5. competitive context (up to 10%);
  6. need for further investments (up to 5%);
  7. other variables to consider for the type of project (up to 5%).
The percentages indicated are not binding, and can be varied according to the characteristics of the startup being evaluated. Since their function is to return a multiplier, in any case, we start from an average valuation of the sector in which the company will operate, and then modify the value of each factor based on the comparison with the other startups. For example, if the factors relating to "product and technology" of a startup were considered 10% higher than the average, the percentage value indicated should be equal to 110%. This would result in two multipliable values, 10% and 110%, the result of which is a weighting called Adjusted Weighting. Each factor allows one to obtain a specific Adjusted Weighting to be summed to the others, in order to get a final estimate calculated on the basis of the multiplier. The Scorecard method simplifies the creation of appraisals aimed at determining a value, but it has its limitation in the fact that it starts from predetermined valuations (averages) that only partially consider the specificity of a startup.

The Venture Capital Method

The method in question takes into account two factors in particular:
  1. the expected ROI (Return On Investment);
  2.  the Exit Value, that is the terminal value of a startup.
It takes its name from the fact that it is used quite often by venture capitalists who are considering financing a young business during its early stages. Basically, it is useful to an investor who, by acquiring shares in a startup, expects a profit at the time of the exit from investment. In this case, the value of the post-money valuation is obtained by dividing the Exit value by the expected ROI, while for the calculation of the first one, a 5 or 8-year estimate of the terminal value of a startup is made by taking into account, for example, the expected profits. The Venture Capital method’s pre-money valuation is therefore the result of the subtraction of the investment from the previously obtained post-money valuation. We are therefore talking about an extremely selective method that could exclude from financing all startups that do not offer sufficient guarantees in terms of capital increases in the short term.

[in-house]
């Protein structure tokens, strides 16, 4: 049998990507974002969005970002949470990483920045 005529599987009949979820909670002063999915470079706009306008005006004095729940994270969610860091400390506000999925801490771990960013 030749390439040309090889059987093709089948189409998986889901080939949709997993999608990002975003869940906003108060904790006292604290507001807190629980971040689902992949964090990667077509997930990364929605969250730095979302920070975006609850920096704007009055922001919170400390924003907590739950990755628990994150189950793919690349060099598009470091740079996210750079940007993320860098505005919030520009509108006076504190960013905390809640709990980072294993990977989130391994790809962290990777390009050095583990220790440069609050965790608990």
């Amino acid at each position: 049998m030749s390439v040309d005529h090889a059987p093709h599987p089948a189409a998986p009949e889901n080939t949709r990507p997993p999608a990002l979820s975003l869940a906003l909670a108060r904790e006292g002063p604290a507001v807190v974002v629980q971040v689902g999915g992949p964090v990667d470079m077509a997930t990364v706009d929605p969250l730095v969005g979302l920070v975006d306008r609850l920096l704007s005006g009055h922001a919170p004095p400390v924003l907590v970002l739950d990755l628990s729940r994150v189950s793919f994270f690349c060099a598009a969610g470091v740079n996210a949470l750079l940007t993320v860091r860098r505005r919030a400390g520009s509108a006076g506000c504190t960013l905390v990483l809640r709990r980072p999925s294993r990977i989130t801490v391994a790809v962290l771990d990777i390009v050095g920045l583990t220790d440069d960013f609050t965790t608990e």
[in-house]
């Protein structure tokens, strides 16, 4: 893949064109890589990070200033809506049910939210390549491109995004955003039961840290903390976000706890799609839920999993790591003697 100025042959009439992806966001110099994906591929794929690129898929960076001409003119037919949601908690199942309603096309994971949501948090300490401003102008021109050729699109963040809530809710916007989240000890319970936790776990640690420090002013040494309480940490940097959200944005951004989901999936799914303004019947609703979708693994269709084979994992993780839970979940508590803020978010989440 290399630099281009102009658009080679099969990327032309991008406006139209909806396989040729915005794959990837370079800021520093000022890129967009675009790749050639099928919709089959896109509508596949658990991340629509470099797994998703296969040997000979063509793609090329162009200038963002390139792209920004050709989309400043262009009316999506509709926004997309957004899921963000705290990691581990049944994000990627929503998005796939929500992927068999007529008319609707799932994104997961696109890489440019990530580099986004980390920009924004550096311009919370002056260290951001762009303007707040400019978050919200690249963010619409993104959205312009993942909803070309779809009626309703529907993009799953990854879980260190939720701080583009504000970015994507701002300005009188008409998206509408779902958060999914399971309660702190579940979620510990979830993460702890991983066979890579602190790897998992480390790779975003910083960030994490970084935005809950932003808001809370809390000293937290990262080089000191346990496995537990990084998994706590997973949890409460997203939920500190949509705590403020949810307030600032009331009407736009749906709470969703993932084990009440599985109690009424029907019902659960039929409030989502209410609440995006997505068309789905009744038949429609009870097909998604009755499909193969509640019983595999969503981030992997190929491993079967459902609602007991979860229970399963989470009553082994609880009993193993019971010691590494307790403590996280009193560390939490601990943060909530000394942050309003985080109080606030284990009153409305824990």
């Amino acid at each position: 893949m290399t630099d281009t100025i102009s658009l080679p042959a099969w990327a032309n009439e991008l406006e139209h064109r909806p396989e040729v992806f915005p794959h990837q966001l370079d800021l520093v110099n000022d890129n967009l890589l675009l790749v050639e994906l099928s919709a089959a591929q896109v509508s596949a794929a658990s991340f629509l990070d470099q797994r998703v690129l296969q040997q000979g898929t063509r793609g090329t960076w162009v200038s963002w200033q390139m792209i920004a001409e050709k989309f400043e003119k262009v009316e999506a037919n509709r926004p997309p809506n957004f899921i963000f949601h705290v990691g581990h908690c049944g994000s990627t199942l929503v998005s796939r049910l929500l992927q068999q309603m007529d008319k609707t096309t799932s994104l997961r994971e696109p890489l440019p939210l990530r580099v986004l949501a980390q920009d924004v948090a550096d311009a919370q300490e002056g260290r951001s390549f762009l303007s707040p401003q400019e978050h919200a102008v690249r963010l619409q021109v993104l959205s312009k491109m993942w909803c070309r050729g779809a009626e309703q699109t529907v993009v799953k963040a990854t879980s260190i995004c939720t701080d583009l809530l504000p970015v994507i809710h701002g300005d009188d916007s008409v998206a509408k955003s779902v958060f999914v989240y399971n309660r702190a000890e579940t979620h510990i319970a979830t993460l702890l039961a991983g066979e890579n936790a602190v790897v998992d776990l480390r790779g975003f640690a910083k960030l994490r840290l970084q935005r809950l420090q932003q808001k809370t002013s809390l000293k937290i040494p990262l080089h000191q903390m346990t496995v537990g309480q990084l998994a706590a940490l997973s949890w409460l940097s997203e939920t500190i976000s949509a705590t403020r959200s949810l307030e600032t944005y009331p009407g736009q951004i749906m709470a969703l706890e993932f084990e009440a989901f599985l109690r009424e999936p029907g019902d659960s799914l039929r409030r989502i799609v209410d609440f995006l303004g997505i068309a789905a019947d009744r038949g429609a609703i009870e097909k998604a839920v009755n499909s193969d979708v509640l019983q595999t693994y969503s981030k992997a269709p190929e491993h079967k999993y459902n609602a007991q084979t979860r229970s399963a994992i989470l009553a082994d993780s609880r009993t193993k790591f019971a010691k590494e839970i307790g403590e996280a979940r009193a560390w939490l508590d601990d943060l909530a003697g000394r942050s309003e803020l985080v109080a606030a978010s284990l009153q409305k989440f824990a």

The Cost-to-Duplicate Method

In the Cost-to-Duplicate method, the entries for costs and expenses related to the launching of a startup and the implementation of its project play a fundamental role. Therefore, all possible outflows for tangible or intangible assets that could weigh on the financial statements of an entrepreneurial activity are included in the calculation. This method answers a simple question: how much could the duplication of a startup cost? If recreating an identical one requires a higher economic commitment, the investment in terms of capital could be justified, otherwise no watchful lender would pay more to create something that could be easily replicated from scratch. It is clear that the Cost-to-Duplicate method is particularly suitable for anyone who wants to avoid too risky investments and, from this point of view, the background of a team (for example the projects developed previously), the technologies used and the commercial aspects related to an entrepreneurial idea, have a decisive role in the valuation. On the other hand, however, an approach of this kind could penalize all those startups that develop particularly innovative ideas and, given the features of their projects, they would reap the fruit of their labor only in the long term. In the same way, factors that are hardly measurable, such as skills, networking capacity, patented solutions and business processes used could play a marginal role in valuations based on the Cost-to-Duplicate method.


Valuing a startup project is not easy, and investing in an innovative company comes with risks. For this reason, methods by which to obtain estimates as accurate as possible were defined. In any case, in order to formulate reliable valuations, it is necessary to know the startup ecosystem in detail, and become part of it. For this reason, Talent Garden has developed over the years an international community of innovators thanks to training courses dedicated to Digital Education, workspaces and networking opportunities within its study and coworking campuses. Talent Garden’s edutech network today includes 12 countries and focuses on issues related to data, marketing, design, coding, digital HR and business, all sectors with high added value that directly engage young innovative companies.
Article updated on: 09 August 2023
Talent Garden
Written by
Talent Garden, Digital Skills Academy